In the 1990s, infamous dirt bike rider Larry Linkogle began a revolution. Fed up with the culture of motocross racing, he along with his friends set out to create a new sport. The high-stakes, often death-defying world of freestyle motocross was born and took fans of extreme sports by storm. Though Linkogle rose to legendary status with his record-breaking stunts and rock-and-roll lifestyle, his inner demons and self-destructive behavior eventually led to his demise. Narrated by Motorhead front man Lemmy Kilmister, Mind of the Demon is a morbidly fascinating look into Linkogle's brilliant yet haunted psyche. Through incredible archive footage and interviews with colorful characters and top dirt bike competitors, this award-winning documentary rebuilds the thrilling story of the birth of freestyle motocross. Past and present intertwine and drive Linkogle's story towards two possible conclusions: glorious comeback or nosedive into self-destruction.
Featured Review For Mind of the Demon
This is, without doubt, the gnarliest film that has ever been put together. Follow the story of Larry Linkogle, one of the founders of freestyle motocross, as he achieves legendary status and battles his inner demons, all the the melodic mumble of Motorhead frontman Lemmy's absolutely amazing narration.
This is one weird documentary. It’s not bad, and it almost certainly achieves exactly the effect it’s going for, but it is an awfully strange effect. Do you know anything about freestyle motocross? You do? Well, then buy this DVD! It’s full of totally gnarly tricks! If you don’t, though, you’d better get comfortable with people using words like “rad” and “gnarly” in a completely irony-free manner. That said, it’s also amazing fun.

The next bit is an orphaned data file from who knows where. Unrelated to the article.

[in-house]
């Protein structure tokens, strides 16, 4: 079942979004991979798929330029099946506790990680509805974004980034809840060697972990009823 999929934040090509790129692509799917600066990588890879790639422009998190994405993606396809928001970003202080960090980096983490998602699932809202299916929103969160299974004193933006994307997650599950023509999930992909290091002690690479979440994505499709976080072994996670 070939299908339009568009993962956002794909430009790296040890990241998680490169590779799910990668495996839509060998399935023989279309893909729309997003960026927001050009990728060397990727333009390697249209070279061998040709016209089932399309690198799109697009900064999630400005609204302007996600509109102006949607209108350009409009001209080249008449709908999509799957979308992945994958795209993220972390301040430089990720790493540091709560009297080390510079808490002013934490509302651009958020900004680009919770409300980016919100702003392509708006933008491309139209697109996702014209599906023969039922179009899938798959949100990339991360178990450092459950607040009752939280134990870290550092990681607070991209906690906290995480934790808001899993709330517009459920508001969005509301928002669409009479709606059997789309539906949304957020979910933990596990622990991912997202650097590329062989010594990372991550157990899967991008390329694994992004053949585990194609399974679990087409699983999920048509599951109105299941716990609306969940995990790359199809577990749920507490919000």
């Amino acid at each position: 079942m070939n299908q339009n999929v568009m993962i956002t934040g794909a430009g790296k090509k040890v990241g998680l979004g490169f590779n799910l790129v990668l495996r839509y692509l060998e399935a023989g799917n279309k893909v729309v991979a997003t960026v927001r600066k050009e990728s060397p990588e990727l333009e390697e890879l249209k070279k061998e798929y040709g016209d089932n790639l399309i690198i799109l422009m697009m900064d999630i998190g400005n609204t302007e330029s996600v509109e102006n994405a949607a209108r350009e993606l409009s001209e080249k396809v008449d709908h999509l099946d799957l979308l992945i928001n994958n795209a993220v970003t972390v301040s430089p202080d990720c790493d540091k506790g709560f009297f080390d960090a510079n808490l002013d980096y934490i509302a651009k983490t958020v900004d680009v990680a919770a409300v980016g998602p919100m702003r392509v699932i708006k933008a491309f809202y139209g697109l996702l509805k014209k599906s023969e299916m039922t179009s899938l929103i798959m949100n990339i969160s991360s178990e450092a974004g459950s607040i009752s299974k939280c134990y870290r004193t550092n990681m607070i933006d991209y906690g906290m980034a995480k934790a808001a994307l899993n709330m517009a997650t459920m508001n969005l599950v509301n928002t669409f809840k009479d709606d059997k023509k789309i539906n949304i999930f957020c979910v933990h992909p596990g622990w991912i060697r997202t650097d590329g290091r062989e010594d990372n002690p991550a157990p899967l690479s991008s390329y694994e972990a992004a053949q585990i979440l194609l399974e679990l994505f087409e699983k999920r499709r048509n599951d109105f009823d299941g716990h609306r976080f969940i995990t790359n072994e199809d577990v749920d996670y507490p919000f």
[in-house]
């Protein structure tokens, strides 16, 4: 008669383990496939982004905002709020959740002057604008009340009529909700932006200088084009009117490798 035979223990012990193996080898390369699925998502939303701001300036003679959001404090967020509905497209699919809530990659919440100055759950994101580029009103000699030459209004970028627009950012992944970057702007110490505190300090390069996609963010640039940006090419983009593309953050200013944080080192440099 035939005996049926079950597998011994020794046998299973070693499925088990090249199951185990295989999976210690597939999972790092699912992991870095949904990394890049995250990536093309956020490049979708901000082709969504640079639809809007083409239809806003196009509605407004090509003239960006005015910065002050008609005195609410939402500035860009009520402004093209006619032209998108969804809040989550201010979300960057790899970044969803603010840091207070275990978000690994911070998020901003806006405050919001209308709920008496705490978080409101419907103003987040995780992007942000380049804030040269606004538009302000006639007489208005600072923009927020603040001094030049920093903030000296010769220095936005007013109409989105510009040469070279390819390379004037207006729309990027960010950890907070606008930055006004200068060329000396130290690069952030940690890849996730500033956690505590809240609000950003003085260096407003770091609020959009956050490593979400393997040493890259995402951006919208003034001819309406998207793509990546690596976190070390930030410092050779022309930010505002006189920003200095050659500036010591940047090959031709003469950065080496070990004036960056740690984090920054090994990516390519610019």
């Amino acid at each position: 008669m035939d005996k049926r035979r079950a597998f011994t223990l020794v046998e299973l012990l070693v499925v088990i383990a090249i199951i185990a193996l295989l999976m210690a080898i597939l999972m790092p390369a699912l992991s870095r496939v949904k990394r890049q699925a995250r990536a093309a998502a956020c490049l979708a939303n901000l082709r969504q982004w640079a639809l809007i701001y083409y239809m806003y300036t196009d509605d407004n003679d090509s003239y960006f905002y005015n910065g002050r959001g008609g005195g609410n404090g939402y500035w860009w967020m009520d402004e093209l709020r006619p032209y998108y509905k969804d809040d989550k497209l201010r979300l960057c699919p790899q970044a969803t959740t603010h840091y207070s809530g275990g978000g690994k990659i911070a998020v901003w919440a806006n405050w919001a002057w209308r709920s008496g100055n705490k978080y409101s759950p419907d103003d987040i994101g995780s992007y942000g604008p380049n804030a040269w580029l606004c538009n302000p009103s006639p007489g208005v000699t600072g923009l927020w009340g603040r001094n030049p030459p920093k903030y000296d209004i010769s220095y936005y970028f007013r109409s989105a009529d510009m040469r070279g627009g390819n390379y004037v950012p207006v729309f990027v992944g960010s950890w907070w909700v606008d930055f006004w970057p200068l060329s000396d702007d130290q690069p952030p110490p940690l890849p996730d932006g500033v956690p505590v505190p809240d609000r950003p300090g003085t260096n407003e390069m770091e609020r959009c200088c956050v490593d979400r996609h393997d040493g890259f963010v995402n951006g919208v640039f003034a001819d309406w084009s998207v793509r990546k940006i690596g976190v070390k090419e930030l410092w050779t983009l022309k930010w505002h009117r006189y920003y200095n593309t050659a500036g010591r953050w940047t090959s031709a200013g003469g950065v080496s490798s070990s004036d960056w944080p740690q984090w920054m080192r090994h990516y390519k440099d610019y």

The film takes us through the life of a Mr Larry Linkogle, daredevil extraordinaire and freestyle motocross pioneer, as he plays his vital roles of inventing the sport, founding the “Metal Mulisha”[sic] and battling his drug problem. His own rise is so integrally linked to the sport as a whole that through examining the life of Larry, we’re also treated to front row seats for the birth of a new sport. This is done through interviews with those close (and not so close) to Larry, interspersed with sick tricks and narration from Lemmy.
Yes, Lemmy from Motorhead is the narrator of the piece, and whether he’s the best or the worst you’ve ever heard depends entirely on whether you’re looking for a good laugh or anything resembling human speech. His slurred, stilted delivery feels like your drunken friend trying to puzzle out the most bitchin’ motocross-themed crossword ever to cross the pages of the Times.
There’s something refreshingly honest about this film: it’s not some cheap studio cash-in trying to wring some money out of a sub-culture. It’s made by people who love freestyle motocross, for people who love motocross, and what it lacks in professionalism it makes up for in unpolished authenticity. And there are moments of accidental genius, such as the interview with Micky Dymond, whose title reads not “Freestyle Motocross Pro” or “Film-maker” or any such standard fare. Micky’s title is, we shit you not, “Gnarliest Rider in History”. We love that title so much it hurts us a little bit.
It’s odd to say, but the tone of the film is such that it feels like a bit of a spoiler to say that Larry’s still alive. With everyone talking about his problems and downward spiral into drugs, to suddenly see him onscreen in the last ten minutes talking about his life to the interviewer is surreal. There’s a real feeling of “Dude, we thought you were dead.” It’s not clear whether this was the intended effect, since anyone familiar with freestyle motocross would surely know he was still alive, we guess? It’s odd, is the point.
What we have here is a film that, like the people involved, is still firmly in the 90s, when everything was X-treme and a man could make a decent living selling videos of motocross riders doing rad jumps. And you know what? That’s pretty awesome. Actually no, it’s not awesome: it’s gnarly.